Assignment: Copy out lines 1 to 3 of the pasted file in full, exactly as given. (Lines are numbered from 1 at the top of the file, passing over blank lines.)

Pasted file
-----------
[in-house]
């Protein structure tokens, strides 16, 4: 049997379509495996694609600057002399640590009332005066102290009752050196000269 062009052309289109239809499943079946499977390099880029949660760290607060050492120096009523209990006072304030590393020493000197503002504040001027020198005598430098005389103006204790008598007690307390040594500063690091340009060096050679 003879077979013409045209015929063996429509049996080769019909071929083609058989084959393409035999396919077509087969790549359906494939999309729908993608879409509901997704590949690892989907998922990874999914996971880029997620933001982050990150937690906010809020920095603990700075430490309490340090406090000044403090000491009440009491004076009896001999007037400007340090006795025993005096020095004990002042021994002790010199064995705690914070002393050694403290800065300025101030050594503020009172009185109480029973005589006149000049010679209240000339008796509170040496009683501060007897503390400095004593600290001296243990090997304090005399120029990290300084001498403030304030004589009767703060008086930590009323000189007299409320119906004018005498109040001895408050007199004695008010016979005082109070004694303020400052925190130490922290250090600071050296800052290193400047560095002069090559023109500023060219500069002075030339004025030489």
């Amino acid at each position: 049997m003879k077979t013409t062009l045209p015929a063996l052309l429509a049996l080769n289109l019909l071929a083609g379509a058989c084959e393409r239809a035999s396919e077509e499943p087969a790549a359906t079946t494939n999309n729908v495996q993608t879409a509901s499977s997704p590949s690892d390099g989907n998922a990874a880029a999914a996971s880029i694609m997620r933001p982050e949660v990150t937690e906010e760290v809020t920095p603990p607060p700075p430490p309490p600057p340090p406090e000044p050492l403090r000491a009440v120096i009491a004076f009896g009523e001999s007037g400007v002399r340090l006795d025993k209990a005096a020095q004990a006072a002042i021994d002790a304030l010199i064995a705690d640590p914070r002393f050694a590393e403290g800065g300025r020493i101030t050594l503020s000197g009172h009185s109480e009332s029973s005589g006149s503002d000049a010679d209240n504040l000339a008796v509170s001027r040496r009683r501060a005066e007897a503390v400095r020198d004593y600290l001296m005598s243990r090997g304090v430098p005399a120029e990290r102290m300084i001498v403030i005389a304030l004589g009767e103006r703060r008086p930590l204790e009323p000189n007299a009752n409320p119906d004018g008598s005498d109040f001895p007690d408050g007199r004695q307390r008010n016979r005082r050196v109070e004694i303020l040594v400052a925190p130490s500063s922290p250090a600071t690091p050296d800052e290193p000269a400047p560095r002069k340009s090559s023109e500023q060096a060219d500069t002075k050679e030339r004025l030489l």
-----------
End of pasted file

[in-house]
């Protein structure tokens, strides 16, 4: 049997379509495996694609600057002399640590009332005066102290009752050196000269 062009052309289109239809499943079946499977390099880029949660760290607060050492120096009523209990006072304030590393020493000197503002504040001027020198005598430098005389103006204790008598007690307390040594500063690091340009060096050679 003879077979013409045209015929063996429509049996080769019909071929083609058989084959393409035999396919077509087969790549359906494939999309729908993608879409509901997704590949690892989907998922990874999914996971880029997620933001982050990150937690906010809020920095603990700075430490309490340090406090000044403090000491009440009491004076009896001999007037400007340090006795025993005096020095004990002042021994002790010199064995705690914070002393050694403290800065300025101030050594503020009172009185109480029973005589006149000049010679209240000339008796509170040496009683501060007897503390400095004593600290001296243990090997304090005399120029990290300084001498403030304030004589009767703060008086930590009323000189007299409320119906004018005498109040001895408050007199004695008010016979005082109070004694303020400052925190130490922290250090600071050296800052290193400047560095002069090559023109500023060219500069002075030339004025030489």
């Amino acid at each position: 049997m003879k077979t013409t062009l045209p015929a063996l052309l429509a049996l080769n289109l019909l071929a083609g379509a058989c084959e393409r239809a035999s396919e077509e499943p087969a790549a359906t079946t494939n999309n729908v495996q993608t879409a509901s499977s997704p590949s690892d390099g989907n998922a990874a880029a999914a996971s880029i694609m997620r933001p982050e949660v990150t937690e906010e760290v809020t920095p603990p607060p700075p430490p309490p600057p340090p406090e000044p050492l403090r000491a009440v120096i009491a004076f009896g009523e001999s007037g400007v002399r340090l006795d025993k209990a005096a020095q004990a006072a002042i021994d002790a304030l010199i064995a705690d640590p914070r002393f050694a590393e403290g800065g300025r020493i101030t050594l503020s000197g009172h009185s109480e009332s029973s005589g006149s503002d000049a010679d209240n504040l000339a008796v509170s001027r040496r009683r501060a005066e007897a503390v400095r020198d004593y600290l001296m005598s243990r090997g304090v430098p005399a120029e990290r102290m300084i001498v403030i005389a304030l004589g009767e103006r703060r008086p930590l204790e009323p000189n007299a009752n409320p119906d004018g008598s005498d109040f001895p007690d408050g007199r004695q307390r008010n016979r005082r050196v109070e004694i303020l040594v400052a925190p130490s500063s922290p250090a600071t690091p050296d800052e290193p000269a400047p560095r002069k340009s090559s023109e500023q060096a060219d500069t002075k050679e030339r004025l030489l």